Dear Ayesha Gulalai, instead of honouring our roots and culture, you have disgraced every single Pakhtun woman of Pakistan

Published: August 4, 2017
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You were muddled and disoriented over whether you should level your allegations against Imran or blame Khattak for his dishonesty.

Dear Ayesha Gulalai,

I am neither a political worker nor do I support any political party. What’s even more interesting is that I am not a fan of Imran Khan either. I am a young Pakhtun woman who has been following the Pakhtun tradition and culture since I was a little girl.

My parents have always guided me to stand up for my rights and speak up against any kind of harassment in the male-dominated society we live in. Brought up in a conservative traditional family, I have always been reminded to uphold the respect of my family and most importantly, to uphold my own izzat (respect). I’ve also been told not to compromise on it no matter what comes in my way.

Not having a brother to protect my izzat in the male chauvinist environment, I, along with my sisters, have been edified by my parents to speak up against repression and intimidation in all forms. My father allowed me to lead an independent life of a working woman and I was never barred from anything, provided it stayed within the boundaries of our Pakhtun culture.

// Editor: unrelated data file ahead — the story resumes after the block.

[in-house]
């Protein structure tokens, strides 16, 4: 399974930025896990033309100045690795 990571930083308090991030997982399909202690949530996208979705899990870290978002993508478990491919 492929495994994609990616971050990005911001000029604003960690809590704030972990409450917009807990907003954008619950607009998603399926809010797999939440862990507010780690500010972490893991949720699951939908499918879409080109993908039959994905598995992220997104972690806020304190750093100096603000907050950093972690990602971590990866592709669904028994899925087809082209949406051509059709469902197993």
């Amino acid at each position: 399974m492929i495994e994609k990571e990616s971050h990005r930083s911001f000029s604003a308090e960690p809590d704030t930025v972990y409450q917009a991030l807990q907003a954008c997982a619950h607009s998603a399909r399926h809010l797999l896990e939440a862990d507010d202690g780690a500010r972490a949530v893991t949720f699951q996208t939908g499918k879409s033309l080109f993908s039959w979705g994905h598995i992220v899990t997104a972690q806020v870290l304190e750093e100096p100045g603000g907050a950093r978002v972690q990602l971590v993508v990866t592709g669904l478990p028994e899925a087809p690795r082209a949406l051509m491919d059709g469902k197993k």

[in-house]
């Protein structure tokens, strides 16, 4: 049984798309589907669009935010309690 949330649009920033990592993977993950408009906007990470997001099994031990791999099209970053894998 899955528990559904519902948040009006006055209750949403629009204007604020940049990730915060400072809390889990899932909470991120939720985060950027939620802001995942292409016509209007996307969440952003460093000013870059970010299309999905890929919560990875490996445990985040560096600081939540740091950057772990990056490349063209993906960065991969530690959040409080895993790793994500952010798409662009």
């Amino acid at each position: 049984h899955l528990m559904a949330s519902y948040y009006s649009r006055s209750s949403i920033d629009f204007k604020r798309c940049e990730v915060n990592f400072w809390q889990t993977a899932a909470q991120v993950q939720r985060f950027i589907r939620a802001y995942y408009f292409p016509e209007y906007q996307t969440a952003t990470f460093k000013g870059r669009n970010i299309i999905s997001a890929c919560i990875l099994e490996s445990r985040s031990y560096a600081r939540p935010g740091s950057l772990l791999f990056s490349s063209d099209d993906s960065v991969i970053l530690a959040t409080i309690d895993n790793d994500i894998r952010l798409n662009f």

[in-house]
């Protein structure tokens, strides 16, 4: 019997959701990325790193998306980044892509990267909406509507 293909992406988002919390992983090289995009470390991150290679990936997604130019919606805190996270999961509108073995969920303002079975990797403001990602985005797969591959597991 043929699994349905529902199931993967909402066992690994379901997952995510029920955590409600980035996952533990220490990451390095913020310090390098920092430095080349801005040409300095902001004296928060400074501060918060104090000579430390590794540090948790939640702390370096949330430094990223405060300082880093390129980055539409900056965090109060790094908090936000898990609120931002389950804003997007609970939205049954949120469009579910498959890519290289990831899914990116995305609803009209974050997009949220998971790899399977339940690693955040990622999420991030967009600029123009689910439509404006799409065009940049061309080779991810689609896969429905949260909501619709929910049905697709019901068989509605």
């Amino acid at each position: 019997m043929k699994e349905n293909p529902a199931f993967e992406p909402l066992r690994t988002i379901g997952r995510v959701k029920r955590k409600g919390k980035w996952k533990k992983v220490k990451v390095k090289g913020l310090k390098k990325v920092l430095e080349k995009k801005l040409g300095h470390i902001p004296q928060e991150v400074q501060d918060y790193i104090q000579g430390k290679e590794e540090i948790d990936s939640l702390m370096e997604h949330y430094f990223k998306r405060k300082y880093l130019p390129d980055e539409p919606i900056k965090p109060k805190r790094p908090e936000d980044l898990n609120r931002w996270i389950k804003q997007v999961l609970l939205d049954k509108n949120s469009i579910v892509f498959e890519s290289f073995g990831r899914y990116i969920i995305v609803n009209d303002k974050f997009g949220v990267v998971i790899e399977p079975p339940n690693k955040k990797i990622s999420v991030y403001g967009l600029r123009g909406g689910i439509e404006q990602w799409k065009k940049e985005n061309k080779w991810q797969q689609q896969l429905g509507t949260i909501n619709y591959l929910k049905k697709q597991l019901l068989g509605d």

I have always regarded you as a female political party worker from South Waziristan who has been actively playing her part in mainstream politics. Simultaneously, I have always observed your sister Maria Toorpakai Wazir, who is ranked as the top professional squash player of Pakistan.

As the news broke that you decided to leave Pakistan Tehreek-e-Insaf (PTI) on the grounds of the respect of a Pakhtun woman, trust me, I felt honoured that a Pakhtun woman of high political stature had taken a firm decision against oppression. However, after watching your press conference the other day, I had no words and logic left to defend you.

Allow me to share my views on your statements in the media, that I think demeaned the Pakhtun society, particularly our women.

At first, you should clarify the confusion, as on one hand you claim that Imran is a womaniser, while on the other you think that the chief minister (CM) of Khyber Pakhtunkhwa (K-P), Pervez Khattak, is dishonest and corrupt.

Secondly, putting myself in your position, I would have resigned, left the political party and stood up against the alleged harassment in 2013 only, if and when I had received inappropriate text messages from the party chairman. I believe that respect, not just for a Pakhtun woman but for any woman in Pakistan, comes before professionalism and so I would have highlighted this issue of exploitation and disdain in 2013 instead of bringing it up four years later. You are not only responsible for disrespecting Pakhtun women but are equally responsible for degrading your sister, Maria, who has come a long way to make Pakistan proud.